There will be political considerations as well. “Technology, policy and economic viability are both barriers and solutions to evolving circularity of minerals in the PV panel industry,” Rystad says. “Regulatory mechanisms already can be an efficient tool to create rapid change, as we have seen in the European market and through some initial attempts in the US at the state level. Ultimately, bottlenecks and long lead times in raw material mining could turn solar PV recycling into an economically viable industry in the coming decades.”
How Much Will Recycled Materials Be Worth?
By 2040, Rystad projects the world will be dealing with 27 million tons of discarded solar panels every year. “By assuming a 15 year lifespan of a PV panel and analyzing installation activity in 2022, we can estimate which regions and countries will benefit most from recycling PV materials in 2037. China is set to account for 40% of global installations this year, and When these panels mature in 15 years, the estimated recycling value will be $3.8 billion, out of a $9.6 billion global total.
“India will trail in second place with an estimated $800 million in value, followed by Japan with $200 million in estimated value. The value of recyclable material in North America in 2037 is projected to be worth $1.5 billion, with Europe set to hold $1.4 billion.”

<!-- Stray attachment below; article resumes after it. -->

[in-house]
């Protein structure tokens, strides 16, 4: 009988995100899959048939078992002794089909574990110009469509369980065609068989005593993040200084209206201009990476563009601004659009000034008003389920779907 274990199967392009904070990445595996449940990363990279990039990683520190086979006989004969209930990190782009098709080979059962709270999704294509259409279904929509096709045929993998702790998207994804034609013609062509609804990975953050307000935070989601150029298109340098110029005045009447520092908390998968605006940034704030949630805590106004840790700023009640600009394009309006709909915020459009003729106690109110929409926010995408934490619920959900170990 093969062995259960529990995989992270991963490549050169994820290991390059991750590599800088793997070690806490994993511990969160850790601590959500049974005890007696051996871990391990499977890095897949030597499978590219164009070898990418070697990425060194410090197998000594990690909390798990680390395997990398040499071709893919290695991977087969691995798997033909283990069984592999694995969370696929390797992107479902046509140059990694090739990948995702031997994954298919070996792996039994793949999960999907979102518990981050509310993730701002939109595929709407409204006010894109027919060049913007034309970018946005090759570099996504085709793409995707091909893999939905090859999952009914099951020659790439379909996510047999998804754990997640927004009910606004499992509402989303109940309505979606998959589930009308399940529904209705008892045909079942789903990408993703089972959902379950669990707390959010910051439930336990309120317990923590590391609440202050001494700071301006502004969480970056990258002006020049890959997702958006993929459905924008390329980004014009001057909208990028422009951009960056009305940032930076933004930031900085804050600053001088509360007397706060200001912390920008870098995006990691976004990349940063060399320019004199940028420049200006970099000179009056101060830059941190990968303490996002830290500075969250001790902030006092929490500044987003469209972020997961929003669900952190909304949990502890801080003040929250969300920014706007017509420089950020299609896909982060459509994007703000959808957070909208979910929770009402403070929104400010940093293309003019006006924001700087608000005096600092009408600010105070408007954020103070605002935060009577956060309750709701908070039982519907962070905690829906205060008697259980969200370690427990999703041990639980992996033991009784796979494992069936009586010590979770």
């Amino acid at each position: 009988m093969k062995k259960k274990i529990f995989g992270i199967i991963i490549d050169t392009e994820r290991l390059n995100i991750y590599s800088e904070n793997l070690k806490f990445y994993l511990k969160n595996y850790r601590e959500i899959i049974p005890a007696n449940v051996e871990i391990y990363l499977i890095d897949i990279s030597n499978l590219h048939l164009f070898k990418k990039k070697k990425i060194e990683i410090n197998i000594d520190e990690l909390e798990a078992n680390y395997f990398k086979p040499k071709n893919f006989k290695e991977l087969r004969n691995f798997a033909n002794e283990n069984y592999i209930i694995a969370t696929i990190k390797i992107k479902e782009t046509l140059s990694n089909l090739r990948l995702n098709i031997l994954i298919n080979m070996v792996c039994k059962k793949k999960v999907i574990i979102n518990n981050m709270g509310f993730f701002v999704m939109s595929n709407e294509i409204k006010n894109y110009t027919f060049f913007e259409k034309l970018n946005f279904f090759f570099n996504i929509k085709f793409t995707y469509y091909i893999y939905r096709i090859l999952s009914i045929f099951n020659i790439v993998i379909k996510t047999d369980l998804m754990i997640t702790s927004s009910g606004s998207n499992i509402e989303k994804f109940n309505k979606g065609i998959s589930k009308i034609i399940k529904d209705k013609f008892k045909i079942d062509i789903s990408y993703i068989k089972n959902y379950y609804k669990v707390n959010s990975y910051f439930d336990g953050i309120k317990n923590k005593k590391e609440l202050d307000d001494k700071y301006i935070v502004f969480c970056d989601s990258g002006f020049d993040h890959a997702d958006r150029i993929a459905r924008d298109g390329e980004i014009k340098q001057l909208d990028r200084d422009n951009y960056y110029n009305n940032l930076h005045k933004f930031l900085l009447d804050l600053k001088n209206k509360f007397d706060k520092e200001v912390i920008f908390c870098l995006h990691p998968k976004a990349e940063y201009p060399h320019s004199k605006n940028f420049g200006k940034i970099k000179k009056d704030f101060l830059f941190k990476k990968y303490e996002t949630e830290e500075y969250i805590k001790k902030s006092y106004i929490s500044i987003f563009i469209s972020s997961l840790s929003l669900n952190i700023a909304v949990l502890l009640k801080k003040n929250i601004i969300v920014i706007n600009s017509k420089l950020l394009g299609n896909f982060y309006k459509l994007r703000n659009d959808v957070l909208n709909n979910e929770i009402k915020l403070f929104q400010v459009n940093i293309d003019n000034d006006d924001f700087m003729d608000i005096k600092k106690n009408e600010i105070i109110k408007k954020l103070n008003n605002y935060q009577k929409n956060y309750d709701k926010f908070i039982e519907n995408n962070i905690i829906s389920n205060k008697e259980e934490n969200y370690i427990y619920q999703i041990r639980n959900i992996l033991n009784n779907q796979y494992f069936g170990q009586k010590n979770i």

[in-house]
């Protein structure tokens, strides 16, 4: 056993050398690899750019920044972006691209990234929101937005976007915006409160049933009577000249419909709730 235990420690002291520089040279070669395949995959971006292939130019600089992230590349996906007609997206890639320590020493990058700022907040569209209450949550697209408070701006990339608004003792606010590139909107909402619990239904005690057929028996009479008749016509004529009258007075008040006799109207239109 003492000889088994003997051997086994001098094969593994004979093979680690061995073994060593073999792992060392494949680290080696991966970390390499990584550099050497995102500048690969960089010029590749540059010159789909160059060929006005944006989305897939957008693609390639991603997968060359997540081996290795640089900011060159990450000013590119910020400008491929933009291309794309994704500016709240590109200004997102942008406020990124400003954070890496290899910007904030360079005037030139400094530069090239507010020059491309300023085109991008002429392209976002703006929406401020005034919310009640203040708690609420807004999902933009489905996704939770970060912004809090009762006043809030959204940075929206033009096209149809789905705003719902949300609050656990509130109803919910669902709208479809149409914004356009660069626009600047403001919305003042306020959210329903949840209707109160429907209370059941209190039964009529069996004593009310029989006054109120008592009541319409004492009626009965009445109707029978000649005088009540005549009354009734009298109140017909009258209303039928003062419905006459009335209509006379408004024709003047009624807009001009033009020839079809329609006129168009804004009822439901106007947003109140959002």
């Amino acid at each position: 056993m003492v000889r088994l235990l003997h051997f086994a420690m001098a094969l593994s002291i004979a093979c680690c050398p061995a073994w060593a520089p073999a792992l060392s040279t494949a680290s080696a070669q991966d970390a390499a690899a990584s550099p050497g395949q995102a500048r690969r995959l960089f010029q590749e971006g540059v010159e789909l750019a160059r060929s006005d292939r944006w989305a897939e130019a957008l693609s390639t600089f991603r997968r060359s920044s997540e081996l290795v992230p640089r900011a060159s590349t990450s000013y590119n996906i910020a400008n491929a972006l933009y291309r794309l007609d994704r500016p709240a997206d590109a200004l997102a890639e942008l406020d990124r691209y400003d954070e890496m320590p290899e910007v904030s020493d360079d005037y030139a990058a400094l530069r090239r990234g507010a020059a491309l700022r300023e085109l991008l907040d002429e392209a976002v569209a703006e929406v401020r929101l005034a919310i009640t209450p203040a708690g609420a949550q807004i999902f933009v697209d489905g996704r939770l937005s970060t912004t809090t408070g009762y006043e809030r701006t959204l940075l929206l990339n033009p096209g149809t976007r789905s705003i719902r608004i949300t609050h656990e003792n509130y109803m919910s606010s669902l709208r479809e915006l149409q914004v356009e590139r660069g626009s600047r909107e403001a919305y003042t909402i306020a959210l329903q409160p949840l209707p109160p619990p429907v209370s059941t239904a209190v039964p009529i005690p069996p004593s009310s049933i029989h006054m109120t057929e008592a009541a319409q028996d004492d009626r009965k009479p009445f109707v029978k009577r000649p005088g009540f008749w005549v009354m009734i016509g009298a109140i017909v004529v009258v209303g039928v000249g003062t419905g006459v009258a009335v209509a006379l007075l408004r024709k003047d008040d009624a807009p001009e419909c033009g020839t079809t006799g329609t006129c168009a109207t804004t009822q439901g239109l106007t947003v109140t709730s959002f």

We can’t crow about how environmentally friendly renewable energy sources are if they turn out to be major sources of pollution in the future. The key is to create circular economic systems that reuse the materials inside all the EV batteries and solar panels that will be manufactured over the next 20 years or more. Already there are efforts underway to recycle the blades of wind turbines. Recycling technology may not be sexy like building electric cars, but it is no less important if we are to keep the Earth from becoming uninhabitable by humans.